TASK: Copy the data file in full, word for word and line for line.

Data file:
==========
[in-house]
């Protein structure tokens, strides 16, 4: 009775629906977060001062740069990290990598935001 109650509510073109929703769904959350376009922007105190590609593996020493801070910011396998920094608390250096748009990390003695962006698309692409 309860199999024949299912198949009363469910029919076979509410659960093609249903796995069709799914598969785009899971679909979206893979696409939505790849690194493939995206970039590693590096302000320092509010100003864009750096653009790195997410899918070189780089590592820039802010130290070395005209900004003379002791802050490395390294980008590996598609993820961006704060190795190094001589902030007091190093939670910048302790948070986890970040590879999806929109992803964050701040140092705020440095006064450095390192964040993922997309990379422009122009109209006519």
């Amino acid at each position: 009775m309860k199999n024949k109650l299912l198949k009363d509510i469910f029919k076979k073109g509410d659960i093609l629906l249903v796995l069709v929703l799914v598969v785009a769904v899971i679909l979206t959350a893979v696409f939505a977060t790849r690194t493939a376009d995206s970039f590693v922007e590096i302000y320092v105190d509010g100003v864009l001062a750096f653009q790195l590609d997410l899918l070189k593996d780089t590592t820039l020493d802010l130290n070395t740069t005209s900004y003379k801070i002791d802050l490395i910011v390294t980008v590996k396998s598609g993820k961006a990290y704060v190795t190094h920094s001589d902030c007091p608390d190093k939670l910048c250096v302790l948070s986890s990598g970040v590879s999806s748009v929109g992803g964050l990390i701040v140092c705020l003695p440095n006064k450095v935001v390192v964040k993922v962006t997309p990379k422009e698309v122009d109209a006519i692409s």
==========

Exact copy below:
[in-house]
């Protein structure tokens, strides 16, 4: 009775629906977060001062740069990290990598935001 109650509510073109929703769904959350376009922007105190590609593996020493801070910011396998920094608390250096748009990390003695962006698309692409 309860199999024949299912198949009363469910029919076979509410659960093609249903796995069709799914598969785009899971679909979206893979696409939505790849690194493939995206970039590693590096302000320092509010100003864009750096653009790195997410899918070189780089590592820039802010130290070395005209900004003379002791802050490395390294980008590996598609993820961006704060190795190094001589902030007091190093939670910048302790948070986890970040590879999806929109992803964050701040140092705020440095006064450095390192964040993922997309990379422009122009109209006519």
């Amino acid at each position: 009775m309860k199999n024949k109650l299912l198949k009363d509510i469910f029919k076979k073109g509410d659960i093609l629906l249903v796995l069709v929703l799914v598969v785009a769904v899971i679909l979206t959350a893979v696409f939505a977060t790849r690194t493939a376009d995206s970039f590693v922007e590096i302000y320092v105190d509010g100003v864009l001062a750096f653009q790195l590609d997410l899918l070189k593996d780089t590592t820039l020493d802010l130290n070395t740069t005209s900004y003379k801070i002791d802050l490395i910011v390294t980008v590996k396998s598609g993820k961006a990290y704060v190795t190094h920094s001589d902030c007091p608390d190093k939670l910048c250096v302790l948070s986890s990598g970040v590879s999806s748009v929109g992803g964050l990390i701040v140092c705020l003695p440095n006064k450095v935001v390192v964040k993922v962006t997309p990379k422009e698309v122009d109209a006519i692409s």